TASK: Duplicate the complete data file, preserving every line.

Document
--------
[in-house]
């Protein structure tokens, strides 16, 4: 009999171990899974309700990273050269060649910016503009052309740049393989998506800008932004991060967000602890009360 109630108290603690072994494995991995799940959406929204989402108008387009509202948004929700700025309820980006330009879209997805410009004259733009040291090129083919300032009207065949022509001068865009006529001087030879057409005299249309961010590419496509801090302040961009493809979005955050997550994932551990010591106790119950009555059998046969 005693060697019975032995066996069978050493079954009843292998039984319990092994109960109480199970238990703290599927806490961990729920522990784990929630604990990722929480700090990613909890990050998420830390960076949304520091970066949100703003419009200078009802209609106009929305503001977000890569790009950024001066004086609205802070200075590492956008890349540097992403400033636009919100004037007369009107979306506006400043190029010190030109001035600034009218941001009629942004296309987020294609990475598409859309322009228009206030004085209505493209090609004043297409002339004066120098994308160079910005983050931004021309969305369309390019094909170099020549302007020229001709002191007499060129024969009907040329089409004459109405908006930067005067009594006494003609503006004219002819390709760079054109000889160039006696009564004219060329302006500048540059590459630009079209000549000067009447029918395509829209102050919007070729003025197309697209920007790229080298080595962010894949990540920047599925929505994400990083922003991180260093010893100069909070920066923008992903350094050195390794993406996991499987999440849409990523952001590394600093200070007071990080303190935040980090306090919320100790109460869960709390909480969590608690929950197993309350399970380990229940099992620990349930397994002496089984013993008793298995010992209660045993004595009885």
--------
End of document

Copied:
[in-house]
């Protein structure tokens, strides 16, 4: 009999171990899974309700990273050269060649910016503009052309740049393989998506800008932004991060967000602890009360 109630108290603690072994494995991995799940959406929204989402108008387009509202948004929700700025309820980006330009879209997805410009004259733009040291090129083919300032009207065949022509001068865009006529001087030879057409005299249309961010590419496509801090302040961009493809979005955050997550994932551990010591106790119950009555059998046969 005693060697019975032995066996069978050493079954009843292998039984319990092994109960109480199970238990703290599927806490961990729920522990784990929630604990990722929480700090990613909890990050998420830390960076949304520091970066949100703003419009200078009802209609106009929305503001977000890569790009950024001066004086609205802070200075590492956008890349540097992403400033636009919100004037007369009107979306506006400043190029010190030109001035600034009218941001009629942004296309987020294609990475598409859309322009228009206030004085209505493209090609004043297409002339004066120098994308160079910005983050931004021309969305369309390019094909170099020549302007020229001709002191007499060129024969009907040329089409004459109405908006930067005067009594006494003609503006004219002819390709760079054109000889160039006696009564004219060329302006500048540059590459630009079209000549000067009447029918395509829209102050919007070729003025197309697209920007790229080298080595962010894949990540920047599925929505994400990083922003991180260093010893100069909070920066923008992903350094050195390794993406996991499987999440849409990523952001590394600093200070007071990080303190935040980090306090919320100790109460869960709390909480969590608690929950197993309350399970380990229940099992620990349930397994002496089984013993008793298995010992209660045993004595009885």